The Cunning Little Vixen

Be transported to the forest and follow the beautifully touching tale of the vixen, Sharp Ears.

For the first time the passionate and vibrant music of Janáček comes to West Australian Opera with The Cunning Little Vixen. This opera reflects on the nature of life, the cycle of birth and death, and the connection between the world of humans and animals.

The Cunning Little Vixen is profound theatre, an enchanting experience to be enjoyed by the whole family in a new production designed by Richard Roberts and Roger Kirk and directed by Stuart Maunder under the baton of conductor Johannes Fritzsch.  One of the great masterpieces of early twentieth century music, this rarely-heard opera will be staged for four performances only.

Presented by arrangement with Victorian Opera.

“The Cunning Little Vixen was Janácek’s personal valentine to the human condition in all its inexplicable, maddening, fierce and beautiful inconsistency”

– Stuart Maunder, Director


Composer – Leoš Janáček
Libretto – Rudolf Těsnohlídek & Stanislav Lolek
Conductor – Johannes Fritzsch
Director – Stuart Maunder
Set Designer – Richard Roberts
Costume Designer – Roger Kirk
Lighting Designer – Trudy Dalgleish
Vixen – Taryn Fiebig
Fox – Rachelle Durkin
Forester – James Clayton

West Australian Opera Chorus
West Australian Symphony Orchestra

Presented by arrangement with Victorian Opera


1 hours and 30 minutes including one interval


  • Saturday 21 April | 7.30pm
  • Tuesday 24 April | 7.30pm
  • Thursday 26 April | 7.30pm
  • Saturday 28 April | 7.30pm

His Majesty’s Theatre Perth


Book tickets HERE


Sung in English with English Surtitles


ACT I – The forest. How Vixen was caught.

The Badger dozes in the afternoon sun. The Dragonfly dances. The Forester pauses for a nap on his way home. While he sleeps, the Cricket and the Caterpillar give a concert. A young Vixen is exploring the forest for the first time. The Forester wakes, and seizes the innocent cub. The Vixen grows up in the Forester’s home. The Vixen endures the Dog’s sexual advances, and defends herself vigorously against the taunts of the Forester’s children. She is tied up. Outraged by the economic and sexual slavery of the Hens, she becomes a feminist. But the Hens’ conservatism is too much for her, and she systematically kills them all before escaping.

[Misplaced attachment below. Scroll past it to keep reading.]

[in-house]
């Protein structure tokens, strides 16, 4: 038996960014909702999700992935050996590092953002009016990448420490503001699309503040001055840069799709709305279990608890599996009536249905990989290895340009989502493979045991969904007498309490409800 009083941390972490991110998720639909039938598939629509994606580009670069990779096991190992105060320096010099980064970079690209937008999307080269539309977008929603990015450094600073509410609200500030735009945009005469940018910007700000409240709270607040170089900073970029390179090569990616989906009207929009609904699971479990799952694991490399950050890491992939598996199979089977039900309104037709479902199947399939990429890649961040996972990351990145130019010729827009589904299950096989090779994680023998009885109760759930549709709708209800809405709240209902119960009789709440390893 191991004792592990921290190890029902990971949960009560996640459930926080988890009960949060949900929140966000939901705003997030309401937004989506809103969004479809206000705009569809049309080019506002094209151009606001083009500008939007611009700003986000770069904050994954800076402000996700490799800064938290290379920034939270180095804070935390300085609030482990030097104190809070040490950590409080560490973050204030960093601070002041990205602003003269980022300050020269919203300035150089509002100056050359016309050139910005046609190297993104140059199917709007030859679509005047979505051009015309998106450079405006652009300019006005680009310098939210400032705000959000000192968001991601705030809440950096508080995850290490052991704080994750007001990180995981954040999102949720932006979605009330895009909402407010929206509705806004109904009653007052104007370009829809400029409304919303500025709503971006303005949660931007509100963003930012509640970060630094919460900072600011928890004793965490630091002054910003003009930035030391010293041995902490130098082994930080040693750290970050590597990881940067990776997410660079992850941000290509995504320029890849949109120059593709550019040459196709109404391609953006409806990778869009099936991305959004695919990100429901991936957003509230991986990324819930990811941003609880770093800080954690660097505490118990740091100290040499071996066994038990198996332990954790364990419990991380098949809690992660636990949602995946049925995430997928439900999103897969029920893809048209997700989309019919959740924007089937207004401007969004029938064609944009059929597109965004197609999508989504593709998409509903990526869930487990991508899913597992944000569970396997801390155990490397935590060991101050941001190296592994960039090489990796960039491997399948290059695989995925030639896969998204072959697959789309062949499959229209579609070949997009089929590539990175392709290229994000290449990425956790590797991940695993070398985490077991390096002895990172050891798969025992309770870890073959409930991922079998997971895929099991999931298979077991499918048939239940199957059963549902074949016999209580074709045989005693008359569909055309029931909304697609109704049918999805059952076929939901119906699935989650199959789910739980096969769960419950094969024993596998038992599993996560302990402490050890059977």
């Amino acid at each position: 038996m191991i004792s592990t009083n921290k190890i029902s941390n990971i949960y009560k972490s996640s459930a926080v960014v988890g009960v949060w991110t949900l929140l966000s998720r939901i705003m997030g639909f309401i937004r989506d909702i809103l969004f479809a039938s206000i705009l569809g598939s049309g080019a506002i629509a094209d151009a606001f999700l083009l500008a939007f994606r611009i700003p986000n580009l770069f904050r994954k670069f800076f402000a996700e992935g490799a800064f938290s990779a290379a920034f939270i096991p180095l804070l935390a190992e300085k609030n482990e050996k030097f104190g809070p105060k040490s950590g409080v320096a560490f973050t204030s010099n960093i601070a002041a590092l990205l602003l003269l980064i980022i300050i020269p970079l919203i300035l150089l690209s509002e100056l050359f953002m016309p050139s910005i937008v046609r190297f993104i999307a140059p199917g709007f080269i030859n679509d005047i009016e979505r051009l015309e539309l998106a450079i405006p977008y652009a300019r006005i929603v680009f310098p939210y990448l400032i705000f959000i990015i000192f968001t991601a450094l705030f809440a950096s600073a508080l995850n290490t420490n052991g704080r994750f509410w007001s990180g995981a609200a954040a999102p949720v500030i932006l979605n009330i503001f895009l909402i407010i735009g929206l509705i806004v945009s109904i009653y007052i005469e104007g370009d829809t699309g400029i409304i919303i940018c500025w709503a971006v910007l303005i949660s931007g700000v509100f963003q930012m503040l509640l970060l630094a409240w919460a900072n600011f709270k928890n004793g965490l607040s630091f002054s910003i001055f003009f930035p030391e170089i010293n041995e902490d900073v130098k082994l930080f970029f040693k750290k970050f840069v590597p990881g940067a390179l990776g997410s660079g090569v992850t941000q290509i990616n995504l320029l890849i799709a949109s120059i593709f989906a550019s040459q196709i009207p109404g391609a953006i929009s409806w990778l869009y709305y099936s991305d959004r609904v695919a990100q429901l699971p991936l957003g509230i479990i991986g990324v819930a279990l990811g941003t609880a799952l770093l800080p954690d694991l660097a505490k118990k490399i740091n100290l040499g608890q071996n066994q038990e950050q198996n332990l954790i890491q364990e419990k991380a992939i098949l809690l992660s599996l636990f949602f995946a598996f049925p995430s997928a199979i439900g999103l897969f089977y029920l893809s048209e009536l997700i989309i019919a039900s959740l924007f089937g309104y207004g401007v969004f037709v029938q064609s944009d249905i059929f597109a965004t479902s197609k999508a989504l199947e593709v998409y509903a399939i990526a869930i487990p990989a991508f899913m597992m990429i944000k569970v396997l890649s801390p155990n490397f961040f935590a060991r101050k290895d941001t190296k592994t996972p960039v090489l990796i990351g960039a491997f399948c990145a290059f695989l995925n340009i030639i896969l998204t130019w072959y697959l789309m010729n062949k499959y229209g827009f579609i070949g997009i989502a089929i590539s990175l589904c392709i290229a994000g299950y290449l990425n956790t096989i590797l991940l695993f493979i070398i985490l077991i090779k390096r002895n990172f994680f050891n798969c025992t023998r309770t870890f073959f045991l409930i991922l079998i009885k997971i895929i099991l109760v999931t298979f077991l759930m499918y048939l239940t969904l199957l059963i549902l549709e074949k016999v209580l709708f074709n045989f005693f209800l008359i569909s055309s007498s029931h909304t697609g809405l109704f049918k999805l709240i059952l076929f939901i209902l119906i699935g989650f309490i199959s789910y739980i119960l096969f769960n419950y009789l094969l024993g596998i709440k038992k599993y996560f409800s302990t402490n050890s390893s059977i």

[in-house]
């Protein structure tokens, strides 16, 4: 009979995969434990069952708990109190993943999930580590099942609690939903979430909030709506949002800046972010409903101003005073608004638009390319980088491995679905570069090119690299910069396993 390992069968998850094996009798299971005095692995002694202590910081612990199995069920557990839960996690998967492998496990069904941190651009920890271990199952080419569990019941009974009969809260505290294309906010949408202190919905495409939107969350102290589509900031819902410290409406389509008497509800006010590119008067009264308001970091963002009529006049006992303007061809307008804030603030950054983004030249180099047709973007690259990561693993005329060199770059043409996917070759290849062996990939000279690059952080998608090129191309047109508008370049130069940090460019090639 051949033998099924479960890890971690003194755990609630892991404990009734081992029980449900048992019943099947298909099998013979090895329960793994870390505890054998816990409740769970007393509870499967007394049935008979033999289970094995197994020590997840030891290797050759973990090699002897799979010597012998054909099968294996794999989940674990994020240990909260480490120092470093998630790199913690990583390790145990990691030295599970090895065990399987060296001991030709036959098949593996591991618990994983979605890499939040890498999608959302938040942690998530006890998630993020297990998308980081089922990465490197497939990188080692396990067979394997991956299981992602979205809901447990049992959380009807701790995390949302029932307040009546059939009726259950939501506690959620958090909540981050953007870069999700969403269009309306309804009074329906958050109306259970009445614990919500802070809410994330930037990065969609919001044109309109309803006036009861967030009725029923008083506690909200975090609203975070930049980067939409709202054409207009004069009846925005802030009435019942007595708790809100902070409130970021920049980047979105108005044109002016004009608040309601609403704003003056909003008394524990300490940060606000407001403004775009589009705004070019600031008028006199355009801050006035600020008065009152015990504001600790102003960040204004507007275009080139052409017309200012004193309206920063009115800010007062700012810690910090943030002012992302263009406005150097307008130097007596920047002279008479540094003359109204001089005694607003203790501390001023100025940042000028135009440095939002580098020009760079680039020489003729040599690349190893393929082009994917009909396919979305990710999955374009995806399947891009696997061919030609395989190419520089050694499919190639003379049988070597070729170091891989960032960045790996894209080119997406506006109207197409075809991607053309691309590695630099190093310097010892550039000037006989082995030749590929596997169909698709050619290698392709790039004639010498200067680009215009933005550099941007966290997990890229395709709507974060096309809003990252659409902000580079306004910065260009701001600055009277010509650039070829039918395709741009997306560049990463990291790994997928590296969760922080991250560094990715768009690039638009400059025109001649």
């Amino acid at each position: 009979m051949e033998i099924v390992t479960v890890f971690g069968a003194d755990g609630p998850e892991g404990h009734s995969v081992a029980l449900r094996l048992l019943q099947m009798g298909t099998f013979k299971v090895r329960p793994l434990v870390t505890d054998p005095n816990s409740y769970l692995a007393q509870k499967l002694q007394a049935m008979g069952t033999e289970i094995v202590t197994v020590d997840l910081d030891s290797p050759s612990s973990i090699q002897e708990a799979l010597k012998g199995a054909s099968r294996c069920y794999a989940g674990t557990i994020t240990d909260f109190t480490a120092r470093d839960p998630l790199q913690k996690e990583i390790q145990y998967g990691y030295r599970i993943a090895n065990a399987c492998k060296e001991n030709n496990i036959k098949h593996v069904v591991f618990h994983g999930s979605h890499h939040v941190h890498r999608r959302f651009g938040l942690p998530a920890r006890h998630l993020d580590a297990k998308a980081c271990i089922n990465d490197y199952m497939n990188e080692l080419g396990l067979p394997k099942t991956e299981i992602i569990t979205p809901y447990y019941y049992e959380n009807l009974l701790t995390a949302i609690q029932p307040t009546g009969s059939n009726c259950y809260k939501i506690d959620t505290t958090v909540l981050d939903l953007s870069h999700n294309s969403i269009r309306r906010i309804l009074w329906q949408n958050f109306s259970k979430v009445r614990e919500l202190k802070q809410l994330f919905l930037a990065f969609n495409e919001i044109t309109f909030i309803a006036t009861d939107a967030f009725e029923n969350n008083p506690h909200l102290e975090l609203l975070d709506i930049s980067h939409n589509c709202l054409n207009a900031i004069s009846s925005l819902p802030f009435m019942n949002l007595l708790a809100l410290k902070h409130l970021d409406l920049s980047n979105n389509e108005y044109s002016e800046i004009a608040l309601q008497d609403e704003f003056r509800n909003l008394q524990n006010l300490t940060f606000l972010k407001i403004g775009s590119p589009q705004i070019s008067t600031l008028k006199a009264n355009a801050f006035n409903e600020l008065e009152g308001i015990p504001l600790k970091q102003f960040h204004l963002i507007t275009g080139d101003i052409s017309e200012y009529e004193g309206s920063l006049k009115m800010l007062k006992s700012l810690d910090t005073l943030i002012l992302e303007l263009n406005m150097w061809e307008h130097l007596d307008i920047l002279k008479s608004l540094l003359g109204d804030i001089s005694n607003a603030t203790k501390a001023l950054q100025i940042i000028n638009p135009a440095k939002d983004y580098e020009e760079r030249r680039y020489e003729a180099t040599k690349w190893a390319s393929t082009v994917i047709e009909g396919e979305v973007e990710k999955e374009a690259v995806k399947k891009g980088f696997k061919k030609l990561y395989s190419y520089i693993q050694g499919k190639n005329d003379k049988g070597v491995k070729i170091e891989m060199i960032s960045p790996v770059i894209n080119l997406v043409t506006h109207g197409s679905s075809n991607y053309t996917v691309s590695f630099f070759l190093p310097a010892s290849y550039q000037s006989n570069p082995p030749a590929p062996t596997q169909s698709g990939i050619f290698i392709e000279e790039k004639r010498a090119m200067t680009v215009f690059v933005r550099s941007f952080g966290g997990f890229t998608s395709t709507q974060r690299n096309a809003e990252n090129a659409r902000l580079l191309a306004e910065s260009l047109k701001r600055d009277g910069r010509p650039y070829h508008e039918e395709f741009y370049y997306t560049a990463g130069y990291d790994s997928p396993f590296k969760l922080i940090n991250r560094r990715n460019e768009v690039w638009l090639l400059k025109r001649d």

ACT TWO – The forest. Vixen finds a home.

The Vixen returns to the forest, and cruelly evicts the Badger from his comfortable home. The Forester, full of drink, taunts the Schoolmaster about his hopeless passion for Terynka, a gypsy girl. But the Forester too is plagued by the memory of the Vixen he could not tame. The Vixen follows the Schoolmaster and the Parson as they stumble home. The Schoolmaster mistakes her for Terynka, and is inspired to the make the single most passionate outburst of his life. The Forester persistently hunts the Vixen through the forest. The Vixen finds a mate, and is soon obliged to marry.

ACT THREE – The forest. The death of Vixen.

The poacher Harašta is going to visit Terynka, whom he is to marry. He finds a dead hare – one of the Vixen’s victims. The Forester warns him against poaching, and sets a trap for the Vixen. The Vixen and the Fox play with their cubs. They find the trap, and ridicule the Forester’s incompetence. Harašta returns to pocket the Hare. The Vixen at first outwits him, but is eventually shot. The Schoolmaster bitterly regrets his lost opportunity – Terynka is to marry today. Inspired by the beauty of nature, the Forester recalls his youth, his imagination ablaze. He sleeps and dreams of the Vixen. A Frog reminds him of the inevitable cycle of nature and existence